Wednesday March 24th, 2021

Cortez Masto, Menendez Introduce Bicameral Resolution Recognizing the Heritage, Culture, and Contributions of Latinas

Washington, D.C. – Today, U.S. Senators Catherine Cortez Masto (D-Nev.) and Bob Menendez (D-N.J.) introduced a resolution to celebrate and honor the contributions of Latinas in the United States. The Senators’ resolution, introduced during National Women’s History Month, honors the heritage, culture and contributions of Latinas in a variety of fields while acknowledging the pervasive barriers that prevent their full recognition as equal members of society. Representative Lou Correa (D-Calif.) introduced a companion resolution in the House of Representatives. 

“Latinas are serving in our armed forces and as essential workers on the front lines of the COVID-19 pandemic, yet there are too many barriers preventing them from being  appropriately represented and recognized in our nation,” said Senator Cortez Masto. “As the first Latina elected to the United States Senate, I know there are many unique challenges to overcome, and I am proud to introduce this resolution to call out the inequities that remain for Latina women while celebrating their many achievements. Latinas have made and continue to make immeasurable contributions to our economic strength and social fabric, and we must recommit ourselves to working towards a more equitable future together.” 

“My mother was the heart of our family and the hardest-working person I’ve known – and like her, Latinas are the very heart and soul of many communities and neighborhoods across the nation,” said Senator Menendez. “This very fact has been on display every day over the last year of this pandemic. Latinas have struggled to keep our families afloat, while disproportionately working essential jobs that have kept the economic engines of our country going. That is why I am proud to be leading this resolution alongside my friend and a fierce Latina leader, Senator Catherine Cortez Masto. Together with our colleagues, we are saying a collective thank you to every Latina across the nation for all of their invaluable contributions to our society.”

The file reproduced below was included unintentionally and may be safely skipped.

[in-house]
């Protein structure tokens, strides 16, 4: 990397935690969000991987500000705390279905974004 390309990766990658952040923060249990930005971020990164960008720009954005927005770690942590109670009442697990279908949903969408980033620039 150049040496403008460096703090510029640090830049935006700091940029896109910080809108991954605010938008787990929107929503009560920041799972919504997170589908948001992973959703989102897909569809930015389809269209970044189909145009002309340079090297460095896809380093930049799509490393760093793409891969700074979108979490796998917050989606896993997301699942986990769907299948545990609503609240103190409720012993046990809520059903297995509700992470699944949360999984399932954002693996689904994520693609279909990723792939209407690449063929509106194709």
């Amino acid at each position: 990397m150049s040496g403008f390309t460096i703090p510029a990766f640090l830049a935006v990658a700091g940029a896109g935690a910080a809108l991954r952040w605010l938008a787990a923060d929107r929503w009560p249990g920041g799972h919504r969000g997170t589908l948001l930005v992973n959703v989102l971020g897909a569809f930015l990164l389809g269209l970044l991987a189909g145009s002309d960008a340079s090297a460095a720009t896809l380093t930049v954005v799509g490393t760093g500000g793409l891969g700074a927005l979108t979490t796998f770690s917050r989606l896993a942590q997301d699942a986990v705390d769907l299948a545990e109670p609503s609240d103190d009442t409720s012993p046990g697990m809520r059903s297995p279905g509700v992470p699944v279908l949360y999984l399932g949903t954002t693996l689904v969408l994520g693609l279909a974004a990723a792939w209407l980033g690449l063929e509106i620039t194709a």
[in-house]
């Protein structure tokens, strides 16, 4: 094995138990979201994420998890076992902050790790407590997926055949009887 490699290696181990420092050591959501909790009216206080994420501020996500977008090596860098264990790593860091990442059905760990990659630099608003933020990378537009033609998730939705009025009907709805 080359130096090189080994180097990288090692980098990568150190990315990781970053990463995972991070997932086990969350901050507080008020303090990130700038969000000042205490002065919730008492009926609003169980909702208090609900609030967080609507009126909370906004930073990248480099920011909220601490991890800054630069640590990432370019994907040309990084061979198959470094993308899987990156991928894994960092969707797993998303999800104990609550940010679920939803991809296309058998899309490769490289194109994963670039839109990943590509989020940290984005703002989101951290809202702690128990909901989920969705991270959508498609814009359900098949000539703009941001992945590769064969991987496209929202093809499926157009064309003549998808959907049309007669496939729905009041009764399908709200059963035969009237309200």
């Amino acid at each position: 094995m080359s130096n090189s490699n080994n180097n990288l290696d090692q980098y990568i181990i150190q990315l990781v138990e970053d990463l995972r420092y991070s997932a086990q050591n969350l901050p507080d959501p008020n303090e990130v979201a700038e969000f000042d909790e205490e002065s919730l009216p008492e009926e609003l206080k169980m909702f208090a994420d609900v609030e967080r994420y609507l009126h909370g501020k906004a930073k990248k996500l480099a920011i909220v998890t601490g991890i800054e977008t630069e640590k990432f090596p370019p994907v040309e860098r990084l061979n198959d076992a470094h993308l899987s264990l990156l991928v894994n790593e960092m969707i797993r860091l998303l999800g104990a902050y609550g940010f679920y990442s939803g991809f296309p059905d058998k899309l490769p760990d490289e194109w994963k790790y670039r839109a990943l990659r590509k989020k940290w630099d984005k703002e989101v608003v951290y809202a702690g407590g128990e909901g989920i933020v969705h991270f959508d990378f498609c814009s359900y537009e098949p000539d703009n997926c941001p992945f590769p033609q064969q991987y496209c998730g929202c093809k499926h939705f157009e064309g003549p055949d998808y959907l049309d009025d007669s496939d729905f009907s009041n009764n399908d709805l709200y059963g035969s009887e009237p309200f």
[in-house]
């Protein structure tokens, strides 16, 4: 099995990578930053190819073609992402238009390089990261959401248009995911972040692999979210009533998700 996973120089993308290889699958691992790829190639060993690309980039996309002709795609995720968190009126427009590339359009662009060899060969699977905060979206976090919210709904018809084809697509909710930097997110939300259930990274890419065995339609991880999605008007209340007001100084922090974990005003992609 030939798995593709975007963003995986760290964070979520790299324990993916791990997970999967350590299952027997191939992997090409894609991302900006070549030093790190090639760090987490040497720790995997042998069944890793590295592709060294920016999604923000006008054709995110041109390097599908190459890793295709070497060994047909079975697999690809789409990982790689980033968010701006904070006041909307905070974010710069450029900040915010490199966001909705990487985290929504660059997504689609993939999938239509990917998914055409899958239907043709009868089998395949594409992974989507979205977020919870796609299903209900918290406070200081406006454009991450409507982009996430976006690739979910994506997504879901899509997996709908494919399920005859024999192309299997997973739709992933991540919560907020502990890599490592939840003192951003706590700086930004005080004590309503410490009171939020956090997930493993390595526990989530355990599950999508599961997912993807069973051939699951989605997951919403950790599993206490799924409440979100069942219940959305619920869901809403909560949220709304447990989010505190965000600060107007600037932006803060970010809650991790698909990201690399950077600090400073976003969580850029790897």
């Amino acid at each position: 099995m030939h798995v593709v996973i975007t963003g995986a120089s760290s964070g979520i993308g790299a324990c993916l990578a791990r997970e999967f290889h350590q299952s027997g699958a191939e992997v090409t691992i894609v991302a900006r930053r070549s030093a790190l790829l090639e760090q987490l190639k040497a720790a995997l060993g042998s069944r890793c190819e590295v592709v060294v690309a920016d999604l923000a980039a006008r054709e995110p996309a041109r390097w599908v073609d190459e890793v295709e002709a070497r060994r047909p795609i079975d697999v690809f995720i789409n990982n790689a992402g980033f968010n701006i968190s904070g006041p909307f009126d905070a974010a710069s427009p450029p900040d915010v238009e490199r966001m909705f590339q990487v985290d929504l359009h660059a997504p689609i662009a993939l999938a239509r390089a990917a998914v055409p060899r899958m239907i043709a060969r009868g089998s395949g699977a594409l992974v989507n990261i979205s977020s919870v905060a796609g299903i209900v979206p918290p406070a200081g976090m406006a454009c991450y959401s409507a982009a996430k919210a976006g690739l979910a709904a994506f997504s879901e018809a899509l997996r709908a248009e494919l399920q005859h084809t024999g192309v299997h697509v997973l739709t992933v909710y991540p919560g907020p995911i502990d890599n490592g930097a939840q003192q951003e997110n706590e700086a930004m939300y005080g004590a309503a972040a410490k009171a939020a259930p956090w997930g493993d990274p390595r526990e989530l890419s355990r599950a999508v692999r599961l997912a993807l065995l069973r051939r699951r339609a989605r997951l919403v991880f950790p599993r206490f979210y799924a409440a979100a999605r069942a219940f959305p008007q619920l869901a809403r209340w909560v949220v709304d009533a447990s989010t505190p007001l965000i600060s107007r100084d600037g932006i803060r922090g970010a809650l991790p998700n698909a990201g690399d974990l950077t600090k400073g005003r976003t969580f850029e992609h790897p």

In addition to Senators Cortez Masto and Menendez, the resolution is cosponsored by Senators Michael Bennet (D-Colo.), Sheldon Whitehouse (D-R.I.), Tina Smith (D-Minn.), Cory Booker (D-N.J.), Maria Cantwell (D-Wash.), Dianne Feinstein (D-Calif.), Jacky Rosen (D-Nev.), Bernie Sanders (I-Vt.), Jack Reed (D-R.I.), Chris Van Hollen (D-Md.), Kyrsten Sinema (D-Ariz.), Time Kaine (D-Va.), Elizabeth Warren (D-Mass.), Chris Coons (D-Del.), Maggie Hassan (D-N.H.), Patty Murray (D-Wash.), Tammy Duckworth (D-IL), Amy Klobuchar (D-MN), Jeff Merkley (D-Oreg.), Dick Durbin (D-Ill.), Richard Blumenthal (D-Conn.), Edward J. Markey (D-Mass.), Mazie K. Hirono (D-Hawaii), Sherrod Brown (D-Ohio), Ben Cardin (D-Md.), Tammy Baldwin (D-Wis.), Jeanne Shaheen (D-N.H.), Alex Padilla (D-Calif.), Bob Casey (D-Pa.), Martin Heinrich (D-N.M.), Mark Kelly (D-Ariz.), Debbi Stabenow (D-Mich.), Ron Wyden (D-Oreg.), and Ben Ray Luján (D-N.M.).

A copy of the resolution can be found HERE and below:

Title: Recognizing the heritage, culture, and contributions of Latinas in the United States. 

Whereas the United States celebrates National Women’s History Month every March to recognize and honor the achievements of women throughout the history of the United States;